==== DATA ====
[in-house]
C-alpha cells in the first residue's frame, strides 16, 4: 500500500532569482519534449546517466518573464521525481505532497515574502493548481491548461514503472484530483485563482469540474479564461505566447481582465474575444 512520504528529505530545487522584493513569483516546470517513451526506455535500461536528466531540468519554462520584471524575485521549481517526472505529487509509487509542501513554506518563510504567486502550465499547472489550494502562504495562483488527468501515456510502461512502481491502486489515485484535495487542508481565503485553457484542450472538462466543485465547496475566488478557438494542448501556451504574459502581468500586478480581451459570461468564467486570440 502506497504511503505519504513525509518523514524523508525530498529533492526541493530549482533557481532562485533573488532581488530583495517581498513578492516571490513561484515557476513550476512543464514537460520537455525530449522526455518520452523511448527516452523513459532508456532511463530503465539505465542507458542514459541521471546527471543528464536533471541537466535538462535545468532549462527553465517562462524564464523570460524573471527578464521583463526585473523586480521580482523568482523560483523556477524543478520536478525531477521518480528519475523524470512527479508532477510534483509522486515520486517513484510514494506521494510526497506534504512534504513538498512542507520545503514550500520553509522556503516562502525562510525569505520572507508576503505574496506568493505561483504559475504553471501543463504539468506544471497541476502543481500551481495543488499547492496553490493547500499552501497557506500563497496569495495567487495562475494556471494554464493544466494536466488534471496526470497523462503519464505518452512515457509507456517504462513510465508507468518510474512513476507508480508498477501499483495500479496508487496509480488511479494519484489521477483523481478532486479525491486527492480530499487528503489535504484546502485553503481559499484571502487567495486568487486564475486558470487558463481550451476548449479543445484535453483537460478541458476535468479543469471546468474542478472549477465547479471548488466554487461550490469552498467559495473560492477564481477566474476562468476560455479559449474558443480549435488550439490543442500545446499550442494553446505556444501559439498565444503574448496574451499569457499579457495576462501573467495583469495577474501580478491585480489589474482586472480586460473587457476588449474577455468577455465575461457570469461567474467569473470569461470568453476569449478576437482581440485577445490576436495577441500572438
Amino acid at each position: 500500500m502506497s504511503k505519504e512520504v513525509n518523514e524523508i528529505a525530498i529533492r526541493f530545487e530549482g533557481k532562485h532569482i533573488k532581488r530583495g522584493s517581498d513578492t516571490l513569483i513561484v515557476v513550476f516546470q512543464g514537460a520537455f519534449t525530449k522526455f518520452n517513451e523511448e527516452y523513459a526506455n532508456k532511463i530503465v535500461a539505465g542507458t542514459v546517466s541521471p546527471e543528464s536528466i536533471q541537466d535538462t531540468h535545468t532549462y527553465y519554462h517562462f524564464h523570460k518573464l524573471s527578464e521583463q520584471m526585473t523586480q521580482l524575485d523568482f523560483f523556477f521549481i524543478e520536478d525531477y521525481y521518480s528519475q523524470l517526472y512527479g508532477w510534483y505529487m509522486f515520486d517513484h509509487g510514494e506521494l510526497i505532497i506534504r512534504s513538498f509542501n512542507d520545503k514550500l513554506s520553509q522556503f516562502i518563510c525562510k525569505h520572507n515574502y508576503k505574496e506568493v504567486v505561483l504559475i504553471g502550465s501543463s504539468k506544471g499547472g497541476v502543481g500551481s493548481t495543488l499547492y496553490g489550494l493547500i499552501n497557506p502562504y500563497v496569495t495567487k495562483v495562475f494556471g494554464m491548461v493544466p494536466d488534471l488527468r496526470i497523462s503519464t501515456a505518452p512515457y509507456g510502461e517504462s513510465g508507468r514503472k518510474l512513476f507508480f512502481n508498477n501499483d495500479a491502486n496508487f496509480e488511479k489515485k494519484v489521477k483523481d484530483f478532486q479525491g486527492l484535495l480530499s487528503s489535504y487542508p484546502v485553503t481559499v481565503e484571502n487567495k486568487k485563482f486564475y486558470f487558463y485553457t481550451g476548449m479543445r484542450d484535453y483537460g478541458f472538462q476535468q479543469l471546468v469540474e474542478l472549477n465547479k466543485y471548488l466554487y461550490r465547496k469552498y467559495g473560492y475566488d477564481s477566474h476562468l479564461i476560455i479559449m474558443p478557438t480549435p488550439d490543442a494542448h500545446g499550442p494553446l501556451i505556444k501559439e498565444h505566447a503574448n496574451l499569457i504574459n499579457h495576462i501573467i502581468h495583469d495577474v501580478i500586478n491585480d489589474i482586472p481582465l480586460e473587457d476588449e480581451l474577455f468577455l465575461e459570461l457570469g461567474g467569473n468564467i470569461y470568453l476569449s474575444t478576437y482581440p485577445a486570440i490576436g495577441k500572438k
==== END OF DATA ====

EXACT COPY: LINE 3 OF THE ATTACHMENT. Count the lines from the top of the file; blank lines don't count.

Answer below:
Amino acid at each position: 500500500m502506497s504511503k505519504e512520504v513525509n518523514e524523508i528529505a525530498i529533492r526541493f530545487e530549482g533557481k532562485h532569482i533573488k532581488r530583495g522584493s517581498d513578492t516571490l513569483i513561484v515557476v513550476f516546470q512543464g514537460a520537455f519534449t525530449k522526455f518520452n517513451e523511448e527516452y523513459a526506455n532508456k532511463i530503465v535500461a539505465g542507458t542514459v546517466s541521471p546527471e543528464s536528466i536533471q541537466d535538462t531540468h535545468t532549462y527553465y519554462h517562462f524564464h523570460k518573464l524573471s527578464e521583463q520584471m526585473t523586480q521580482l524575485d523568482f523560483f523556477f521549481i524543478e520536478d525531477y521525481y521518480s528519475q523524470l517526472y512527479g508532477w510534483y505529487m509522486f515520486d517513484h509509487g510514494e506521494l510526497i505532497i506534504r512534504s513538498f509542501n512542507d520545503k514550500l513554506s520553509q522556503f516562502i518563510c525562510k525569505h520572507n515574502y508576503k505574496e506568493v504567486v505561483l504559475i504553471g502550465s501543463s504539468k506544471g499547472g497541476v502543481g500551481s493548481t495543488l499547492y496553490g489550494l493547500i499552501n497557506p502562504y500563497v496569495t495567487k495562483v495562475f494556471g494554464m491548461v493544466p494536466d488534471l488527468r496526470i497523462s503519464t501515456a505518452p512515457y509507456g510502461e517504462s513510465g508507468r514503472k518510474l512513476f507508480f512502481n508498477n501499483d495500479a491502486n496508487f496509480e488511479k489515485k494519484v489521477k483523481d484530483f478532486q479525491g486527492l484535495l480530499s487528503s489535504y487542508p484546502v485553503t481559499v481565503e484571502n487567495k486568487k485563482f486564475y486558470f487558463y485553457t481550451g476548449m479543445r484542450d484535453y483537460g478541458f472538462q476535468q479543469l471546468v469540474e474542478l472549477n465547479k466543485y471548488l466554487y461550490r465547496k469552498y467559495g473560492y475566488d477564481s477566474h476562468l479564461i476560455i479559449m474558443p478557438t480549435p488550439d490543442a494542448h500545446g499550442p494553446l501556451i505556444k501559439e498565444h505566447a503574448n496574451l499569457i504574459n499579457h495576462i501573467i502581468h495583469d495577474v501580478i500586478n491585480d489589474i482586472p481582465l480586460e473587457d476588449e480581451l474577455f468577455l465575461e459570461l457570469g461567474g467569473n468564467i470569461y470568453l476569449s474575444t478576437y482581440p485577445a486570440i490576436g495577441k500572438k